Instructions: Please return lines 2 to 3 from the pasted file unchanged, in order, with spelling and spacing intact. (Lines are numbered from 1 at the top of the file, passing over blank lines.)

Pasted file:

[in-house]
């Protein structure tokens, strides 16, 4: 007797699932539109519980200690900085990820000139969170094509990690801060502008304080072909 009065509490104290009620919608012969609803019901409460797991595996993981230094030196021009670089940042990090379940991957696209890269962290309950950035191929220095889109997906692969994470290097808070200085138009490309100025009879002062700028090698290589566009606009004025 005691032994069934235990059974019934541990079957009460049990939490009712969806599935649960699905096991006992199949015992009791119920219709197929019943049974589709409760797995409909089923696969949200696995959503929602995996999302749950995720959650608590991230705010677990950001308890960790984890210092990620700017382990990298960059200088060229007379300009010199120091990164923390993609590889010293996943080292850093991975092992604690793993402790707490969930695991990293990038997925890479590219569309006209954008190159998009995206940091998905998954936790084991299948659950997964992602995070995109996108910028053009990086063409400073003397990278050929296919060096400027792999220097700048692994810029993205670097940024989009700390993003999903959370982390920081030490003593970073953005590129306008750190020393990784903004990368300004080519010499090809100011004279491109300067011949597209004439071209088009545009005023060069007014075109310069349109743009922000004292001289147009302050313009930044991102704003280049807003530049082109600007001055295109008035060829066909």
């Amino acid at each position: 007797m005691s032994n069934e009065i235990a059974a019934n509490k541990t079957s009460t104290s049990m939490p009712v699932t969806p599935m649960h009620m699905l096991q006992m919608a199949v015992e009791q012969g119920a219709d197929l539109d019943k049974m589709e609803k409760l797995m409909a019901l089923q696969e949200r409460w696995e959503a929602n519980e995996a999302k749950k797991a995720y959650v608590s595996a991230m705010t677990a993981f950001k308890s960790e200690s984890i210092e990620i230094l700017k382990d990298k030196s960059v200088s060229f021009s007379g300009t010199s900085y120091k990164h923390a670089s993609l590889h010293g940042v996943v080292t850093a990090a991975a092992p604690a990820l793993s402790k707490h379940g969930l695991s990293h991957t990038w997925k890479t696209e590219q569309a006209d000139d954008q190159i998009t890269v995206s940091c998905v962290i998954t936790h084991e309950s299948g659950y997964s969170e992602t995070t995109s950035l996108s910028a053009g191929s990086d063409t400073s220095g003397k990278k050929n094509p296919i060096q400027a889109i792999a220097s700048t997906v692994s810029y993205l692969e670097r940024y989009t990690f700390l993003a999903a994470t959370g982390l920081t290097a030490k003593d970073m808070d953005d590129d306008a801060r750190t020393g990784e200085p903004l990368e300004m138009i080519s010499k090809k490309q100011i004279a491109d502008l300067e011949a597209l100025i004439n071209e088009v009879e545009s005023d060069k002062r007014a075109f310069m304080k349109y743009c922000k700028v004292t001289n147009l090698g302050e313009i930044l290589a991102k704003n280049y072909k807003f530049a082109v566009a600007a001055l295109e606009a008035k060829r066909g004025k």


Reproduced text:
């Protein structure tokens, strides 16, 4: 007797699932539109519980200690900085990820000139969170094509990690801060502008304080072909 009065509490104290009620919608012969609803019901409460797991595996993981230094030196021009670089940042990090379940991957696209890269962290309950950035191929220095889109997906692969994470290097808070200085138009490309100025009879002062700028090698290589566009606009004025 005691032994069934235990059974019934541990079957009460049990939490009712969806599935649960699905096991006992199949015992009791119920219709197929019943049974589709409760797995409909089923696969949200696995959503929602995996999302749950995720959650608590991230705010677990950001308890960790984890210092990620700017382990990298960059200088060229007379300009010199120091990164923390993609590889010293996943080292850093991975092992604690793993402790707490969930695991990293990038997925890479590219569309006209954008190159998009995206940091998905998954936790084991299948659950997964992602995070995109996108910028053009990086063409400073003397990278050929296919060096400027792999220097700048692994810029993205670097940024989009700390993003999903959370982390920081030490003593970073953005590129306008750190020393990784903004990368300004080519010499090809100011004279491109300067011949597209004439071209088009545009005023060069007014075109310069349109743009922000004292001289147009302050313009930044991102704003280049807003530049082109600007001055295109008035060829066909």
């Amino acid at each position: 007797m005691s032994n069934e009065i235990a059974a019934n509490k541990t079957s009460t104290s049990m939490p009712v699932t969806p599935m649960h009620m699905l096991q006992m919608a199949v015992e009791q012969g119920a219709d197929l539109d019943k049974m589709e609803k409760l797995m409909a019901l089923q696969e949200r409460w696995e959503a929602n519980e995996a999302k749950k797991a995720y959650v608590s595996a991230m705010t677990a993981f950001k308890s960790e200690s984890i210092e990620i230094l700017k382990d990298k030196s960059v200088s060229f021009s007379g300009t010199s900085y120091k990164h923390a670089s993609l590889h010293g940042v996943v080292t850093a990090a991975a092992p604690a990820l793993s402790k707490h379940g969930l695991s990293h991957t990038w997925k890479t696209e590219q569309a006209d000139d954008q190159i998009t890269v995206s940091c998905v962290i998954t936790h084991e309950s299948g659950y997964s969170e992602t995070t995109s950035l996108s910028a053009g191929s990086d063409t400073s220095g003397k990278k050929n094509p296919i060096q400027a889109i792999a220097s700048t997906v692994s810029y993205l692969e670097r940024y989009t990690f700390l993003a999903a994470t959370g982390l920081t290097a030490k003593d970073m808070d953005d590129d306008a801060r750190t020393g990784e200085p903004l990368e300004m138009i080519s010499k090809k490309q100011i004279a491109d502008l300067e011949a597209l100025i004439n071209e088009v009879e545009s005023d060069k002062r007014a075109f310069m304080k349109y743009c922000k700028v004292t001289n147009l090698g302050e313009i930044l290589a991102k704003n280049y072909k807003f530049a082109v566009a600007a001055l295109e606009a008035k060829r066909g004025k």